With Evans drafting a separate plan for Obion, his plan will have to be approved by the Obion City Council and then forwarded to the Obion County Commission for approval.
It was also presented Monday night at the Obion council meeting that the billing cycle for Evans’ plan would likely go into effect in September.
When questioned about how cities such as Hornbeak and Samburg are moving forward using Reavis’ plan, Evans replied, “We don’t have to do what they’re doing. We’re Obion.”
“This is not something that’s mandated by the state,” he said.
One final key issue that was brought up during the discussion of rural fire protection was problems with collecting the charges from rural fire calls.
Evans said there has been “a considerable amount” of outstanding debt from uncollected rural fire call fees. He suggested using a debt collection agency to handle delinquent bills from rural fire calls.
“We definitely need to get a collection agency to chase that stuff down,” council member Bob Anderson said.
It was also agreed that Obion’s fire department will continue to operate under the county’s mutual aid and auto aid agreements.
In other action during the hour and 15 minute meeting, the council:
• Agreed to a recommendation to establish a committee to study the possibility of using surveillance cameras around town as a deterrent to vandals. The committee will consist of Police Chief Royce Aker, Public Works director Randy Evans and Jamie Evans.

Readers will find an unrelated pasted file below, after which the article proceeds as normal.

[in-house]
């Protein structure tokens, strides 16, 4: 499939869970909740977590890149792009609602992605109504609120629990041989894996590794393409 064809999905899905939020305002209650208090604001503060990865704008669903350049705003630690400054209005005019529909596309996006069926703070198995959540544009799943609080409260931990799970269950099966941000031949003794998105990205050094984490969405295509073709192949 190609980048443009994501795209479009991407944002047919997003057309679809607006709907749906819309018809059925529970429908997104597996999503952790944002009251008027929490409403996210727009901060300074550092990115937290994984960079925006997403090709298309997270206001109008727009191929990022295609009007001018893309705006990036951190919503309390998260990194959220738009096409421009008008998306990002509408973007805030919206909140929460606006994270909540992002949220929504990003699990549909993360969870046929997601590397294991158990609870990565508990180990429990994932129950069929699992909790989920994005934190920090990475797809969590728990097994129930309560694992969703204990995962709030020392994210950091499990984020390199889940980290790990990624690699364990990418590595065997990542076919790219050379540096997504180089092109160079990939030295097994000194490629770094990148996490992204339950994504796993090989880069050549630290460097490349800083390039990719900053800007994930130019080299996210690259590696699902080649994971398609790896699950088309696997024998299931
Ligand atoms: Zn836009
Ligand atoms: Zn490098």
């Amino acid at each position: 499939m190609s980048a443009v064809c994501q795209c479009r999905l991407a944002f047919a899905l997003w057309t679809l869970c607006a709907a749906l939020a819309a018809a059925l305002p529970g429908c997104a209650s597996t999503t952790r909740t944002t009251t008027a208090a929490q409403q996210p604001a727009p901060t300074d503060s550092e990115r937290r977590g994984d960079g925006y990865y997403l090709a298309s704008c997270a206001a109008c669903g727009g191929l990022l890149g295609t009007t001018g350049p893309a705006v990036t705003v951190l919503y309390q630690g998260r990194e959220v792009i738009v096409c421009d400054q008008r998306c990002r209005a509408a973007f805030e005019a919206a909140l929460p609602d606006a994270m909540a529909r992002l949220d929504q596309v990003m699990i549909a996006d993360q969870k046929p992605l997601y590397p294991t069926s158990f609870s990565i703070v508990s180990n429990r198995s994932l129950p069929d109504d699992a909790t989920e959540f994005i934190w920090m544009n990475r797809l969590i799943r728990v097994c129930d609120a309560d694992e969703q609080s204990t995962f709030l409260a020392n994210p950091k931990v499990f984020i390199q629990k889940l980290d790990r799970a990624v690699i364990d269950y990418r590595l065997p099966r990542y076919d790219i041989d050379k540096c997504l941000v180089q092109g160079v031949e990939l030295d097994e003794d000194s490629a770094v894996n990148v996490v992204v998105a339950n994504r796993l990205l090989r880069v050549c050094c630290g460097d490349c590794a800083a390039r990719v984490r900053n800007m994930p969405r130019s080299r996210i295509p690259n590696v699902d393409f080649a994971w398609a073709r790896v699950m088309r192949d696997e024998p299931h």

• Approved a standard continuation budget to cover the city past the July 1 start of its new fiscal year and approved an amended budget to close out the 2011-12 fiscal year.
• Approved a plan to continue the city’s participation in the Low Income Home Energy Assistance Program for the 2012-13 fiscal year.
• Was given a detailed update from Aker on work being done to clean up rundown properties around town.
• Was given a report from Randy Evans on issues involving the city’s public works department. He informed the council the city is continuing to lose money on its garbage collection.
In April, Randy Evans said the city was billed $9,278 by Barker Brothers Waste Inc. and only collected $7,600.
“We need to turn that around. We need to be making money,” Anderson said.
There was no action taken on the report, but the council did approved a recommendation to spend $1,800 to repair three fireplugs in town.
Other recommendations from Randy Evans were also approved by the council, including the purchase of three new park benches, spending up to $500 for preparations for the upcoming Junefest celebration, repairing the brakes on one of the city’s dump trucks and establishing rates for having the city mow lots in town.
The city will charge $45 per hour to have a public works employee mow a lot using a lawnmower, and the fee will be $65 per hour if a tractor and mower is used.
Monday night’s meeting was opened in prayer by council member James Depriest, followed by Mayor Glen Parnell leading the Pledge of Allegiance.